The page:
Shane Tutmarc (has worn many hats)
With a face like a young Willy DeVille and a young Tom Waits and a taste for eccentricity that combines these two musicians, Shane Tutmarc deserves to be considered one of the most exciting and promising artists of the American underground songwriting scene.
Despite the fact that his previous works have flown somehow "under the radar", the eclectic Tutmarc is anything but a budding artist. As leader of Dolour (a band based in his native Seattle, WA) he released four records (and an anthology), another two with the Traveling Mercies (a "family band" staring his brother and cousin) and finally one as a solo artist. This makes something like a hundred songs written, self-arranged and produced in less than 10 years.
While this body of work is impressive (especially for a young musician, he was born in 1981), this is not the quality that stands out most. Above all what stands out the most are the lyrics, always bewildered, odd and rich in humor (far better than the boring, serious and pretentious profusions we usually hear) but still capable of saying something interesting about the lack of reference points of a generation who grew up between economic regressions and social conflicts.
All these oddities flow naturally into his songwriting with a sound where all the rules of alt. country (or anything usually tagged "Americana") are grinded down in a kaleidoscope of inventive, stylistic detours, with hints of surrealism.
Hey Lazarus! (the second album with the Traveling Mercies after I'm Gonna Live The Life I Sing About In My Song, 2007) represents a perfect example of the creative "Tutmarc method", a guide of how to set fire to the clichés of American tradition trough a "surrural" (surreal + rural) lens of a Tom Waits (a main reference point of Tutmarc's songbook), the ramshackle but powerful country-blues of Memphis and the wild electric pathos of indie institutions like Okkervil River or Bright Eyes.
From the buzz of the initial Fair Warning (a ramblin' song for 6-string and organ that gives a "Fair Warning" to all the boys searching for themselves: "You find yourself right where you started and it's feeling like the end/ No, no, no, no, it's just starting to begin"), to the perfect country-soul of Honey I Choose You, from the turbulent honky-tonk of Since You've Gone and Through These Eyes to the rock-blues bedlam of Next Big Thing there is not a single throwaway.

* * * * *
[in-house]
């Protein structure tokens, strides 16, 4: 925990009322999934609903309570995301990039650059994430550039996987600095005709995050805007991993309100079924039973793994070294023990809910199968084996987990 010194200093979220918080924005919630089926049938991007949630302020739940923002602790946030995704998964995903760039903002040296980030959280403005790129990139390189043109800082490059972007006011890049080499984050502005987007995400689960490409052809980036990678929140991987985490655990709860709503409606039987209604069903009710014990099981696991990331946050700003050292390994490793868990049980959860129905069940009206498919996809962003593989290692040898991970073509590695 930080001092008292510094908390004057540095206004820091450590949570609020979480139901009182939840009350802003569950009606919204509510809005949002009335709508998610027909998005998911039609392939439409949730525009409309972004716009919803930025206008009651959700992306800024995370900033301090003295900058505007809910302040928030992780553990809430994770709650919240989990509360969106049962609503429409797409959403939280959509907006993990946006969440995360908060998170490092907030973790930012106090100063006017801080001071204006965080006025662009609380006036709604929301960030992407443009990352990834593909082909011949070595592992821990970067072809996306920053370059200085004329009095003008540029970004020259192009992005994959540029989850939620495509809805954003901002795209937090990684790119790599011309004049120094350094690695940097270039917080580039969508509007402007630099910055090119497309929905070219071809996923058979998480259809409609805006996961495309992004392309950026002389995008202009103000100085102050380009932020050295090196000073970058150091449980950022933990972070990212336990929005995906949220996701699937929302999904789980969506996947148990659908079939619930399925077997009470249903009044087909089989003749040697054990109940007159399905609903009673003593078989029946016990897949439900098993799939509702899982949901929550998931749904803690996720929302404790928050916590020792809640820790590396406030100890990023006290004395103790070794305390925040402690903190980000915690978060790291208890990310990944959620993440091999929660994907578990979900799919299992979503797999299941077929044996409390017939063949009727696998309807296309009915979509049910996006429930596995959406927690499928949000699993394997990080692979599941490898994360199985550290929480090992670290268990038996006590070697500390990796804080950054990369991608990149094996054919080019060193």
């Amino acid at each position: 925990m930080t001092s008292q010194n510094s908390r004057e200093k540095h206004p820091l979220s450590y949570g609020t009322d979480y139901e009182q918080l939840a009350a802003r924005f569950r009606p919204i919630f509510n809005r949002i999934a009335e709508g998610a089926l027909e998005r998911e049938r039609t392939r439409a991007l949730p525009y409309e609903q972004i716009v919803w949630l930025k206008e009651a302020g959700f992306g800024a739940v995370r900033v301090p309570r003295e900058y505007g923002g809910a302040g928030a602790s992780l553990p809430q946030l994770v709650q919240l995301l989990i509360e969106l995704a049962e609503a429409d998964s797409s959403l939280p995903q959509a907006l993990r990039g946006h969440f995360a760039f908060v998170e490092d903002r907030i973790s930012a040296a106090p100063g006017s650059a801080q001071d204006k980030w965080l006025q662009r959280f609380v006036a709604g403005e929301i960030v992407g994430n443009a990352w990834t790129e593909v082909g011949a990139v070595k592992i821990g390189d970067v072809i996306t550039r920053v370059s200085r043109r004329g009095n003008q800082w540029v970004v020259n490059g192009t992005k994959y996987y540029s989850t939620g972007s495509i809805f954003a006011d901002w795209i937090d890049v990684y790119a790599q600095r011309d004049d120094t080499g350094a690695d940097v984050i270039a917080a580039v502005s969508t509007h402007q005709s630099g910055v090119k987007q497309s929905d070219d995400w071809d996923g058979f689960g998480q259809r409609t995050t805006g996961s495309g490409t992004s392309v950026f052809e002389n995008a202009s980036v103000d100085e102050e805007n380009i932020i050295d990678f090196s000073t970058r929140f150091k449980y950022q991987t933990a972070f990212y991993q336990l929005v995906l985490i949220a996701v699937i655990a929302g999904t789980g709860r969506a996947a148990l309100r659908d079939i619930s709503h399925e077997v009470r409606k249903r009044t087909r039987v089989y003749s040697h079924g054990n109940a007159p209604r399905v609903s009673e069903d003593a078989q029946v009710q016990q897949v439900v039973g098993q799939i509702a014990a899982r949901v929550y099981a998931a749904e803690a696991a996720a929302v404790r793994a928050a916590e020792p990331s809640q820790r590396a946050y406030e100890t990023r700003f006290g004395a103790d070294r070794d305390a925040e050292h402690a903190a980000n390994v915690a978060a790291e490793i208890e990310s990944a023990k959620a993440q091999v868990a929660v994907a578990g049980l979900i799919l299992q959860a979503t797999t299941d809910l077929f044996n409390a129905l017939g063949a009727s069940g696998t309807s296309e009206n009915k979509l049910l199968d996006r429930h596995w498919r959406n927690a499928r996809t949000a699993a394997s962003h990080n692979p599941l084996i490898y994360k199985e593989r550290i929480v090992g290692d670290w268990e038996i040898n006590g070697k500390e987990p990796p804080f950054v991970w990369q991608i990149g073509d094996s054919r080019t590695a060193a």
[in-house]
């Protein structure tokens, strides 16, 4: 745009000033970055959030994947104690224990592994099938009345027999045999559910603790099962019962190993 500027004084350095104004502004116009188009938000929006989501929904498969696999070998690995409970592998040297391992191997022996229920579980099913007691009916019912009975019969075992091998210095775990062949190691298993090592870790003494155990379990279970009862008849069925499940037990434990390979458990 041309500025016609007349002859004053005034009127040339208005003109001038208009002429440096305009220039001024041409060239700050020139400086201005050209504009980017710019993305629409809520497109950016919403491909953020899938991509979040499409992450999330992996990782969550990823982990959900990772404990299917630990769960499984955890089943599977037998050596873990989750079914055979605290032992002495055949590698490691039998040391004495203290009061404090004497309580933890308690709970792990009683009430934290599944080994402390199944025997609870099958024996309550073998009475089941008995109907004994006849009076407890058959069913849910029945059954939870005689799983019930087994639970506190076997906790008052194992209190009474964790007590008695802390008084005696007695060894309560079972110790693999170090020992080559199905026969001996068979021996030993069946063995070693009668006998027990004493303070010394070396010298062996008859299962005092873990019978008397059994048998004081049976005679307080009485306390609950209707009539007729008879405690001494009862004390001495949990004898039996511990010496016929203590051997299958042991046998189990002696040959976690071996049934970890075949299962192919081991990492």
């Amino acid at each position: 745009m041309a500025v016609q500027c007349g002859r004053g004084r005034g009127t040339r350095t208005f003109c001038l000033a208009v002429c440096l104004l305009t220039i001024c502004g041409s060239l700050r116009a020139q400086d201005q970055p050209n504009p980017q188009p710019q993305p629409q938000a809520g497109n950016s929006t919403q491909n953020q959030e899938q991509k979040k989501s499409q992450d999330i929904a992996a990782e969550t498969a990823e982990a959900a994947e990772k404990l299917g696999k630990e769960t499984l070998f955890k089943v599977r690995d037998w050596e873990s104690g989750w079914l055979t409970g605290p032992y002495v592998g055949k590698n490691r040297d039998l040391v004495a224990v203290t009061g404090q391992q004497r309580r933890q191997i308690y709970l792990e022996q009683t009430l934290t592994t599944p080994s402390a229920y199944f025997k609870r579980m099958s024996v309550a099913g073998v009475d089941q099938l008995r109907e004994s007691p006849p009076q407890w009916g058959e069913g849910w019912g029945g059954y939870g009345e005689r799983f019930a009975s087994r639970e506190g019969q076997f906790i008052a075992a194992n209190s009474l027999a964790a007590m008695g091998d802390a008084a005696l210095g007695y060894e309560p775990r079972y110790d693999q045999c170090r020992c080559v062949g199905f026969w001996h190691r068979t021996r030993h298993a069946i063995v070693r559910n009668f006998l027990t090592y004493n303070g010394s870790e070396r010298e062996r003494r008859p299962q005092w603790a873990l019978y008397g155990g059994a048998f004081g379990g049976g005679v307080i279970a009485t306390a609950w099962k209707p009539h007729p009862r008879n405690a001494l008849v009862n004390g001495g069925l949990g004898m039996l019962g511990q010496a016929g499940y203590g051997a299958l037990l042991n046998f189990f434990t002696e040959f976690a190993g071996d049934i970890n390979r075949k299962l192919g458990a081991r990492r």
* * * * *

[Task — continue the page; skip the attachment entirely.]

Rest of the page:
Each song is a deliberate (and irresistible) attempt at the common rules of a certain genre: listen to the Cramps-like scratches of the wild-eyed gospel of both the title track and the traditional Ain't No Grave, to the slow piano ballad Front Door's Open,and to the intense Dylanesque closing ballad, Jayden.
And, if possible, the following record is even better. Shouting At A Silent Sky (his first solo experiment) is opened by the bluesy guitars of Mortality Blues where Tutmarc explains that what scares him most is not death itself, but the imponderable development of life and, above all, the sad eventuality of sleeping alone.
The album proceeds between clangors that suggest a fight between Tav Falco and Nick Curran (Lost Myself Again), sweet ballads that sound like '70s country (Eliot), memories of filthy piano-bars (Idle Hands), slow songs transformed into rock-blues explosions (Crimes Of Passion), gypsy rock'n'roll hymns (Let Me Down Easy), tributes to the noir iconographic of the fifties (Red Winter Coat would have been a favorite of Alfred Hitchcock and Bernard Hermann) and drunken Stones-style gospels chorals a la Sweet Virginia (the swinging Ocean Of Dreams).
After all these contrasts of perspective, Tutmarc places two songs that sound amazingly classic: There's No Star To Lead Me Home and Death & Texas. No Star is an epic rock-ballad driven by a B3 organ filled with guitar licks on fire while Death & Texas is a delightful country-rock postcard from a lost world of melancholy. These perfectly placed final statements contribute to make Shouting At A Silent Sky a must-have album for anyone who hasn't stopped believing in the power of a beautiful song written and performed by an artist who loves to destroy the rules (because he knows them inside out) and, like all of us, is still in love with it.
New EP on-releasing now:
SHANE TUTMARC & THE TRAVELING MERCIES - Hey Lazarus! (2008, Inverness Records) 7.5
SHANE TUTMARC - Shouting At A Silent Sky (2009, Inverness Records) 8
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